Call Leeds: (0113) 280 2000

Call Sheffield : (0114) 276 6607

Call York : (01904) 611 411

x

No grey areas in responsibilities over women's sex-and-bondage novel craze, lawyer warns

by Lupton Fawcett LLP on July 12, 2012

in News

Businesses need a comprehensive strategy for combatting work-connected gossip, emails and texts inspired by top-selling erotic novel, The Fifty Shades of Grey, or risk being open to sexual harassment claims, says aYorkshire employment law specialist.

Employers need a comprehensive human resources strategy guiding office, electronic media and social networking banter about the explicit story of bondage, discipline and sado-masochism which could create a degrading environment that could leave bosses liable for sexual harassment under the Equality Act, says Angela Gorton, a director at Yorkshire law firm, Lupton Fawcett.

The Fifty Shades of Grey by British woman author E L James, which has already sold 20m copies through publishing rights in 37 countries, has been described as ‘the pornification of literature’. The novel is the fastest–ever selling paperback, even outstripping Harry Potter, and has become a widespread topic for the broadcast and print media, much of which focuses on women saying how it has re-vitalised their sex lives.

Angela Gorton says that the huge popularity of the highly-graphic book is sparking open workplace discussions which add a complex new dimension to how employers must address sexual harassment, largely because it has become a mainstream talking point among women.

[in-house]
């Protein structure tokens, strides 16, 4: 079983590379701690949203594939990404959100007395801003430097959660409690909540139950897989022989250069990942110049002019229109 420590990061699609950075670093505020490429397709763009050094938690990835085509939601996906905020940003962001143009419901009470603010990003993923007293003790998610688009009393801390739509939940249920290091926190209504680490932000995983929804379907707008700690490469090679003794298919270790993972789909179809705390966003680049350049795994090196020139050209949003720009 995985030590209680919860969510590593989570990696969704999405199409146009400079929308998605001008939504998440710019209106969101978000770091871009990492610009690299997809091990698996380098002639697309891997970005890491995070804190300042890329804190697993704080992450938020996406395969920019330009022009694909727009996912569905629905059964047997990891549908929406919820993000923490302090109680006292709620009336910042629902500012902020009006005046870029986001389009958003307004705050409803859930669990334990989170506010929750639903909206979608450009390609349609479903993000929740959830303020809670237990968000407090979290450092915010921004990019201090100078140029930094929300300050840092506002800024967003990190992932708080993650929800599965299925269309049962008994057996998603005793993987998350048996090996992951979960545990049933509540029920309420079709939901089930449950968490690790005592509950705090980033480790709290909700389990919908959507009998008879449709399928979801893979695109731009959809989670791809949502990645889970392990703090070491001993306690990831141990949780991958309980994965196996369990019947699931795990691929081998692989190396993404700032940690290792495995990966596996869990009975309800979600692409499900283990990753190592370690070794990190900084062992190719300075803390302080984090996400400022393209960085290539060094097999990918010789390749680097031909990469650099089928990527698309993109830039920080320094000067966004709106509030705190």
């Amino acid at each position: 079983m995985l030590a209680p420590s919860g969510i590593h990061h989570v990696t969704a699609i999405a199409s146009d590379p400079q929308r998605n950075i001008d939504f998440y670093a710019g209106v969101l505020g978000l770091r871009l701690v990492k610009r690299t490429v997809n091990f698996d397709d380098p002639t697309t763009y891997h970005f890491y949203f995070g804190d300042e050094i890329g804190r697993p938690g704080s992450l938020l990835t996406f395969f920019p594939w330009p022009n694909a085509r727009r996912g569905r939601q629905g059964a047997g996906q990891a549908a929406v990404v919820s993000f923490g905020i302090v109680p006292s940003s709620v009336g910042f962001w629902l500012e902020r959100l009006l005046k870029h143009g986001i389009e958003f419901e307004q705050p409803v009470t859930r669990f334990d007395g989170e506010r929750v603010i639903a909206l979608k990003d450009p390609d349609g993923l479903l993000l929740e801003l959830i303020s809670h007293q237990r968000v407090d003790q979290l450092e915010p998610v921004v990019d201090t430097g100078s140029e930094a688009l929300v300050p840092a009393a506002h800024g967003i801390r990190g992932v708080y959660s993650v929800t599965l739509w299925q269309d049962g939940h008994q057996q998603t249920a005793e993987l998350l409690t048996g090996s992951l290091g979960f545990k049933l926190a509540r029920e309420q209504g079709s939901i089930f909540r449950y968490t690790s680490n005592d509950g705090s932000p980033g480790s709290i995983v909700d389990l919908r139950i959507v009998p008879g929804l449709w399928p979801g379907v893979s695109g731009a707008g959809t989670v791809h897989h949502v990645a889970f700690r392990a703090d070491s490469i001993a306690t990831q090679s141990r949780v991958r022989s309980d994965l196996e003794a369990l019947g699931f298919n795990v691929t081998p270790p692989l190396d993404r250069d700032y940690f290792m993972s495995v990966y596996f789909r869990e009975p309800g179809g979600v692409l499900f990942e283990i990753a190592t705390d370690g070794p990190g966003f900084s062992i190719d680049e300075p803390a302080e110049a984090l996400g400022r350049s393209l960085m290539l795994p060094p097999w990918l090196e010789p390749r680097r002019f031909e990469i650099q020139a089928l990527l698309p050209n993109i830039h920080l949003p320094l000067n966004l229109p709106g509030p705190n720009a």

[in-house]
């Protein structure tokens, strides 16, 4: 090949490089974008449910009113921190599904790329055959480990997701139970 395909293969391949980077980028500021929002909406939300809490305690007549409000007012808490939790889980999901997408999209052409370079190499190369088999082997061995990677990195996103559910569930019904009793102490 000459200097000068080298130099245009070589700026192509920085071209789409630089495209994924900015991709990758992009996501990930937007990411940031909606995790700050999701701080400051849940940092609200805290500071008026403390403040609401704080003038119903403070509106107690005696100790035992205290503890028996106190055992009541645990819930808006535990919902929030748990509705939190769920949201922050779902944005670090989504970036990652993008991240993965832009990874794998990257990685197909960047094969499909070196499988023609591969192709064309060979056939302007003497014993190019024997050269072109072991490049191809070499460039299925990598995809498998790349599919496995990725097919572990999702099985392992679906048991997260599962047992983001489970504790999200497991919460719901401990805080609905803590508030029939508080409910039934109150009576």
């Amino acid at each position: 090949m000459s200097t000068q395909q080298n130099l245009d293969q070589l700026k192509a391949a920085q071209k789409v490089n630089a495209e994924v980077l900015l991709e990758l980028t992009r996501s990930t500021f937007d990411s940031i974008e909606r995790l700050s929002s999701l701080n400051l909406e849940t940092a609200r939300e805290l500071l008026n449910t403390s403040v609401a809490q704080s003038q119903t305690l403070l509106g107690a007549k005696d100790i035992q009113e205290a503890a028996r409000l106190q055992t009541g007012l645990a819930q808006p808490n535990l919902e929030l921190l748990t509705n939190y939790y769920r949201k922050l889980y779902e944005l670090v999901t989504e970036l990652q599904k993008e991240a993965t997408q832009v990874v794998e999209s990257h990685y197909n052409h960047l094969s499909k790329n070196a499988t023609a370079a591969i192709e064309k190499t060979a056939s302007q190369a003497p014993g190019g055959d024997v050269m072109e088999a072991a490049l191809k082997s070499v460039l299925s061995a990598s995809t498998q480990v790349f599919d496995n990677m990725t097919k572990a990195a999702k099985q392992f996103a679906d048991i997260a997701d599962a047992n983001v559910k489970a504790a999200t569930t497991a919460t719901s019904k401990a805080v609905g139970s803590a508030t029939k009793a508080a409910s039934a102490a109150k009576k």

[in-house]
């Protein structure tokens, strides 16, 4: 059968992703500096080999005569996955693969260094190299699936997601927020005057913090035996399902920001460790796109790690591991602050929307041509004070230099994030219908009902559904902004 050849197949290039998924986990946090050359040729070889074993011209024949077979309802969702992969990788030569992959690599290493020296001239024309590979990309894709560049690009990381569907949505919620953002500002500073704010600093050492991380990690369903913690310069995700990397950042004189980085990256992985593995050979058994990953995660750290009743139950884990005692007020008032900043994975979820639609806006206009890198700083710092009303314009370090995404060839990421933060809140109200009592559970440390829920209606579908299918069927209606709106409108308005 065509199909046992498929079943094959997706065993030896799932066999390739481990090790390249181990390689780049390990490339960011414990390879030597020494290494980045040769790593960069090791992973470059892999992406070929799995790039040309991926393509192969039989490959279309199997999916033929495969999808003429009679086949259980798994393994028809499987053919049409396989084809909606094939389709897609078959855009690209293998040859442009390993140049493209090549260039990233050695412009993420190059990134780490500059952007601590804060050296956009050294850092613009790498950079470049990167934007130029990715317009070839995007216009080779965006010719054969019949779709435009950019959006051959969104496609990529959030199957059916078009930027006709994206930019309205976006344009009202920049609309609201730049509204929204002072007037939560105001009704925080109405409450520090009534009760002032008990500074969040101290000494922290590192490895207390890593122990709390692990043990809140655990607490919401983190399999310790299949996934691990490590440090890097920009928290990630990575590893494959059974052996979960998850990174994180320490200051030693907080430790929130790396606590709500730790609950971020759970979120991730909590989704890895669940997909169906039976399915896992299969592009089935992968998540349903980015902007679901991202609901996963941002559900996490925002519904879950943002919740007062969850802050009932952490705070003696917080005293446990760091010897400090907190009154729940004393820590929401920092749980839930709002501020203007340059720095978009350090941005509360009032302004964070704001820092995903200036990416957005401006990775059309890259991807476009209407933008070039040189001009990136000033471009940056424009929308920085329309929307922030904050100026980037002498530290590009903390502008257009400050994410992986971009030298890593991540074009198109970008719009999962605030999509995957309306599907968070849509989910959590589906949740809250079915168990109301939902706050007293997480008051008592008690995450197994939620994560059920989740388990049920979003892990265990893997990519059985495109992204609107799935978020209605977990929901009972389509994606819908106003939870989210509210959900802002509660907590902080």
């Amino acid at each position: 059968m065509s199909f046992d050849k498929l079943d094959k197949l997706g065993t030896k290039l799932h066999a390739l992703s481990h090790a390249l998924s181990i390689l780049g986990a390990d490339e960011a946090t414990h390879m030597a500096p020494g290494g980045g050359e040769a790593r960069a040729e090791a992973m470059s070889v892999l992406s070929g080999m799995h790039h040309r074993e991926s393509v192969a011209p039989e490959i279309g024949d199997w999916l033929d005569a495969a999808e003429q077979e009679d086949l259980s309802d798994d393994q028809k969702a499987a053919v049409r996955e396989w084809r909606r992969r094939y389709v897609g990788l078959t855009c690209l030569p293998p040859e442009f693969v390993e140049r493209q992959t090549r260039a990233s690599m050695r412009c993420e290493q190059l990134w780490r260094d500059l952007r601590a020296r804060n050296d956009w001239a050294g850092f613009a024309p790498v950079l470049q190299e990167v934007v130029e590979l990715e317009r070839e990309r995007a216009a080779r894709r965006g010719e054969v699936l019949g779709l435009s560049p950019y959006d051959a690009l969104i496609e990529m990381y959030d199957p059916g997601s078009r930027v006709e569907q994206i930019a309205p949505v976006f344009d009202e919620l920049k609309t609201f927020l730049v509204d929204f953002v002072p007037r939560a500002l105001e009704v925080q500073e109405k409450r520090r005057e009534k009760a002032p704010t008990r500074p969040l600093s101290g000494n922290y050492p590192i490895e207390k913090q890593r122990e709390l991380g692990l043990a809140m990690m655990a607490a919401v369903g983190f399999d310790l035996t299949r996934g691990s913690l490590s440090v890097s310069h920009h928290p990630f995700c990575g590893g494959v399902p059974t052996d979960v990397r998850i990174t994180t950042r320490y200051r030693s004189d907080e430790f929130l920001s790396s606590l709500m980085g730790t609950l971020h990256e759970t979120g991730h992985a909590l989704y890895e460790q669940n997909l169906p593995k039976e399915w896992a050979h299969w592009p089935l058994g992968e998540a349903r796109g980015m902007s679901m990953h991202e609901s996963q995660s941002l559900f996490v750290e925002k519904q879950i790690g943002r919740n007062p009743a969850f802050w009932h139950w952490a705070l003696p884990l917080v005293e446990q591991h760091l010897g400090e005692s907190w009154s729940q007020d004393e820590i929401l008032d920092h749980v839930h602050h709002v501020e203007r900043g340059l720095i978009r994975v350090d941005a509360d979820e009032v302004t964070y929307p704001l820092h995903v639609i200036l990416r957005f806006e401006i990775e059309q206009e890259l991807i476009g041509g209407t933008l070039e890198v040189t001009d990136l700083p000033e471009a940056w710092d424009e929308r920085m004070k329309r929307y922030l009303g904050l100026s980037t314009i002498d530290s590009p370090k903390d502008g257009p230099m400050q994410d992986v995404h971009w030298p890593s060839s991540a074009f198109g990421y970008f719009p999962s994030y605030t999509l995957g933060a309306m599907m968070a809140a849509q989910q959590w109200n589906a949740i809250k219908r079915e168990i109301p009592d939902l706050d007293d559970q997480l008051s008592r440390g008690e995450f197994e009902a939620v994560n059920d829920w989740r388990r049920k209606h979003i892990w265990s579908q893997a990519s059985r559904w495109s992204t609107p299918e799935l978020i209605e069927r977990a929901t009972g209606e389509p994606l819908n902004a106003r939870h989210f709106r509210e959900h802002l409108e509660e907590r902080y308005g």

She says: “As this book is the talk of the town it will also be the talk of the workplace. Businesses accept that traditional forms of discrimination and harassment such as displaying pictures of naked women in a Pirelli wall calendar or men occasionally furtively accessing porn online are no longer acceptable at work but this novel has apparently made open discussions about sexual exploits more acceptable. It is an issue on which we have already had contact from employers.

“While no one is suggesting that free-speech should be curtailed, employees need to be sensitive to others. Apart from the fact that such talk can be disruptive, there is the risk of creating a hostile or degrading environment in which bosses would be liable if, for example, a junior male colleague feels humiliated or finds it offensive.”

Angela Gorton says that liability can extend beyond the workplace due to the merger between home and work through social networking sites such as Facebook.  The risks of liability for bullying a colleague outside work for being prudish, or for living an alternative lifestyle as set out in the book, can be managed through  comprehensive HR strategies.

She adds: “There have been cases where someone who discussed their role at a swingers club on a social networking site was subsequently bullied by colleagues and the same could go for this book. Likewise, for company-run book clubs, employers need accompanying literature, drawn up by those running the club, warning that the novel is not company-sanctioned and may contain violent or sexual information and that borrowers read at their own risk.

“Compensation for discrimination claims are unlimited in value and can be lucrative. Bosses can ill afford such claims, particularly in the current economic climate and the excitement about this novel is a genuine threat.”

Angela Gorton adds that, as a baby boom is expected as a result of the revitalisation of women’s sex lives after reading the novel and the depressing summer weather, many employers should also brush up on their understanding of maternity rights.

_____________________________________________

Leave a Reply


six + 4 =